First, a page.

From beginning to end, the trip was an adventure.  Travel is such a special thing, and something that I plan to do more of now that I have more freedom.

I travelled with my husband,  but many people join group holidays or travel with friends.  Some travel solo and meet like minded people along the way, whilst others prefer to travel with a companion.  At togetherfriends we offer a 'travel shoutout', where members 'shout out' for companions to join them on a travel adventure.  Members have already holidayed together in this way, and lots more are shouting out for friends to explore the world with.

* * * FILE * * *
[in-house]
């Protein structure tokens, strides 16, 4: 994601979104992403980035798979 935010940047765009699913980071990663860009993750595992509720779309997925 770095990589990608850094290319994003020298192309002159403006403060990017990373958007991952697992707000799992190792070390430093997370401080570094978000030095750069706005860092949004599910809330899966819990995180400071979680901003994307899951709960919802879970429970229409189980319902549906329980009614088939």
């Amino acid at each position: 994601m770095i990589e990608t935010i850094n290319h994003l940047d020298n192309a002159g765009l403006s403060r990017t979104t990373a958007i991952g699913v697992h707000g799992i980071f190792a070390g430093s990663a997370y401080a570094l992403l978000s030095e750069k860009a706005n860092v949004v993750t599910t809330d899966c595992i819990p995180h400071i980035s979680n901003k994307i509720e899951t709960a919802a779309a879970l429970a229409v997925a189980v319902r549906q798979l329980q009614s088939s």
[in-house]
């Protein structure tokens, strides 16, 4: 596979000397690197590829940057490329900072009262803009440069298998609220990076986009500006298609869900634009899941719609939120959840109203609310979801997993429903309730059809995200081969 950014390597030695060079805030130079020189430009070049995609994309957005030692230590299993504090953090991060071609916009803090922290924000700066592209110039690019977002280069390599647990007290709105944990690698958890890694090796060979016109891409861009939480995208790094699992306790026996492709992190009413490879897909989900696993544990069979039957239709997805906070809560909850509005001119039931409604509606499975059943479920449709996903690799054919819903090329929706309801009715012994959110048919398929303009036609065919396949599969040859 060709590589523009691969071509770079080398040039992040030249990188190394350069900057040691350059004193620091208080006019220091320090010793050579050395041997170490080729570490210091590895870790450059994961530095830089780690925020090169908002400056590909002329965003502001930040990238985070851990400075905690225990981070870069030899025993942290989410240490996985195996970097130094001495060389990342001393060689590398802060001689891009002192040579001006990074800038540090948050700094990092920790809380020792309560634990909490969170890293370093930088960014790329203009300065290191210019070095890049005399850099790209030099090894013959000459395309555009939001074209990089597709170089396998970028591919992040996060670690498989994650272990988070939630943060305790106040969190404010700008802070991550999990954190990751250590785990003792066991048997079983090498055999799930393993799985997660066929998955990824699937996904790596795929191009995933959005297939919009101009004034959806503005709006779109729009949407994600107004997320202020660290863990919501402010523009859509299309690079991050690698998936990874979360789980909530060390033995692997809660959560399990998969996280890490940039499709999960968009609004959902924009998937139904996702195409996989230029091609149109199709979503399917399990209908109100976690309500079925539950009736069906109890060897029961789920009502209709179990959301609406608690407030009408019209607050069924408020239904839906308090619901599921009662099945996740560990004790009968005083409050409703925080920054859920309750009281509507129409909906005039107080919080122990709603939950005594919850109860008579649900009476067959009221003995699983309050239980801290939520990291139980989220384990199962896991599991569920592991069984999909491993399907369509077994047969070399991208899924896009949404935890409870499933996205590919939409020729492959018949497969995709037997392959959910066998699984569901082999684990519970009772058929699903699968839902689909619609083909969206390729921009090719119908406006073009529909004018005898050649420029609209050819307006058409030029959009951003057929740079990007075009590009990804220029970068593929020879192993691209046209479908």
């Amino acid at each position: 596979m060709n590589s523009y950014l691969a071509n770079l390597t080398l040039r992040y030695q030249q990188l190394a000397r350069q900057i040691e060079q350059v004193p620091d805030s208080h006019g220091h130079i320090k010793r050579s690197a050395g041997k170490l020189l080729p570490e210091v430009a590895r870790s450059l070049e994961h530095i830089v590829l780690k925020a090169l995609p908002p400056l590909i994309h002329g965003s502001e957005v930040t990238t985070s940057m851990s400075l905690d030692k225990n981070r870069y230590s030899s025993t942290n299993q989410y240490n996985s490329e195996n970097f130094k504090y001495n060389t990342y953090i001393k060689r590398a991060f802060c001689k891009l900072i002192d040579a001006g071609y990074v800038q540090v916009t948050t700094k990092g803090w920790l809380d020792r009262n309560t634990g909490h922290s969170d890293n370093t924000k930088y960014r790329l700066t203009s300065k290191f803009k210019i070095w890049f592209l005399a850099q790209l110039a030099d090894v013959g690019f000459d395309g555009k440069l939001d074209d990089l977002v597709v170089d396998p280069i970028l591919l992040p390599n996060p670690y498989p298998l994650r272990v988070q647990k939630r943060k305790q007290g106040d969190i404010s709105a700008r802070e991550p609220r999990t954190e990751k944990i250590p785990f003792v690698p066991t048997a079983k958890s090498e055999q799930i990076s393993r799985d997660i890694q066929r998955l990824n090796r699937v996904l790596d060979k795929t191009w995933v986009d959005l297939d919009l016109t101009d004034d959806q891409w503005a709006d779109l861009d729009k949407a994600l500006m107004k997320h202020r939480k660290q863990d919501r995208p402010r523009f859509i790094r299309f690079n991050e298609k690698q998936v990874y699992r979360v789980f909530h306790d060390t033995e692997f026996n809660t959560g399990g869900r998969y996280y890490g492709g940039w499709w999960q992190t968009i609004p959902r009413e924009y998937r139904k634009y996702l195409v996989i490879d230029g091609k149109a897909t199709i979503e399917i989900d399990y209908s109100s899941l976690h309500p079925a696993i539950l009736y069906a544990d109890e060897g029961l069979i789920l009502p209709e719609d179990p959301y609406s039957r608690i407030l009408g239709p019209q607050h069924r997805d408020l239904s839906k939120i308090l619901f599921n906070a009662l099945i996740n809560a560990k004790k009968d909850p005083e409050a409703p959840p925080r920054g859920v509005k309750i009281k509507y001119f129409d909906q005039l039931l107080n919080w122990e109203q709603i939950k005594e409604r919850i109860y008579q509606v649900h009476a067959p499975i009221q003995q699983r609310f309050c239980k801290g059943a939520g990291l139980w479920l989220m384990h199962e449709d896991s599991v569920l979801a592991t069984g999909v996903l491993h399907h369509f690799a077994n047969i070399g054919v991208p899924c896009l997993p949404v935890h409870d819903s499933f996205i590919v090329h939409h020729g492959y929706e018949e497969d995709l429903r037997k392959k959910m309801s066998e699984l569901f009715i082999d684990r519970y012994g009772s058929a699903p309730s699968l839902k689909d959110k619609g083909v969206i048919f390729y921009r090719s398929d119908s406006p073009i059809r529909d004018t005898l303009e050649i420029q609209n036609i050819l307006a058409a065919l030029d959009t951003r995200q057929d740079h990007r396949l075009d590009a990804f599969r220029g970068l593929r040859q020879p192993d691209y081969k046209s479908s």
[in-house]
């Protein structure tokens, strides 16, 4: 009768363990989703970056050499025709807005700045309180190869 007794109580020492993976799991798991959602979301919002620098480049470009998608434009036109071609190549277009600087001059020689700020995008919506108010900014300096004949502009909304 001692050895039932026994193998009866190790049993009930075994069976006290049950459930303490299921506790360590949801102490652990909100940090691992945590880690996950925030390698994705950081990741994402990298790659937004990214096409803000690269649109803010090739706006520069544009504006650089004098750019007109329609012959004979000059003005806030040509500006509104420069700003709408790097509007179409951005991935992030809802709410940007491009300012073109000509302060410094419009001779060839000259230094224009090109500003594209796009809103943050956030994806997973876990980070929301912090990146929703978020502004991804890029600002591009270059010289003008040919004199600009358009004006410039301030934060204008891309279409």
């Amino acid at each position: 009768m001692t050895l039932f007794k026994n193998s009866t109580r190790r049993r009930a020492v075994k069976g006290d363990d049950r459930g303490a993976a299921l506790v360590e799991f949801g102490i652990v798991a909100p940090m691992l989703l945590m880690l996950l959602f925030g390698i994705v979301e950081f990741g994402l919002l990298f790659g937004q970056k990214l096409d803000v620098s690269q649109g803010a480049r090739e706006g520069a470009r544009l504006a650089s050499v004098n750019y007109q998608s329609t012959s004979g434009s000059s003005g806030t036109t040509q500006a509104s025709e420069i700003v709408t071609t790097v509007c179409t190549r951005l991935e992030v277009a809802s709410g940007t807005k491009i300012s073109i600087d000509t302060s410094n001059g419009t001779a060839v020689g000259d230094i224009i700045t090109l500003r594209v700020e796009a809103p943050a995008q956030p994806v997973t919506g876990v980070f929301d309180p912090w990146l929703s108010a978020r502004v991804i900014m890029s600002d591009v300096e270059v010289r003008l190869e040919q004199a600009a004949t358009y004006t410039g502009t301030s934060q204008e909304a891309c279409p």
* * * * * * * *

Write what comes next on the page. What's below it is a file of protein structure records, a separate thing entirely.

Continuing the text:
If you are interested in finding a travel companion, join togetherfriends and 'shout out ' for a friend.

Helen's Travel Tips: Vietnam

  • On arrival at an airport or train station, I advise having a taxi and hotel booked ahead.  If you have a taxi waiting for you, it takes the hassle out of negotiating with the dozens of taxi drivers vying for your custom.
  • Crossing the road in Vietnam is a daunting prospect.  On the advice of a local, look for a gap in the traffic, step out, looking drivers in the eye and putting your hand up to let them know what you are doing.  Then go for it!  We saw elderly ladies sauntering across busy roundabouts with their doughnut trolleys, oblivious to traffic all about them!
  • We cleaned our teeth with bottled water and did not eat the salad.  However ice in drinks seems to be ok.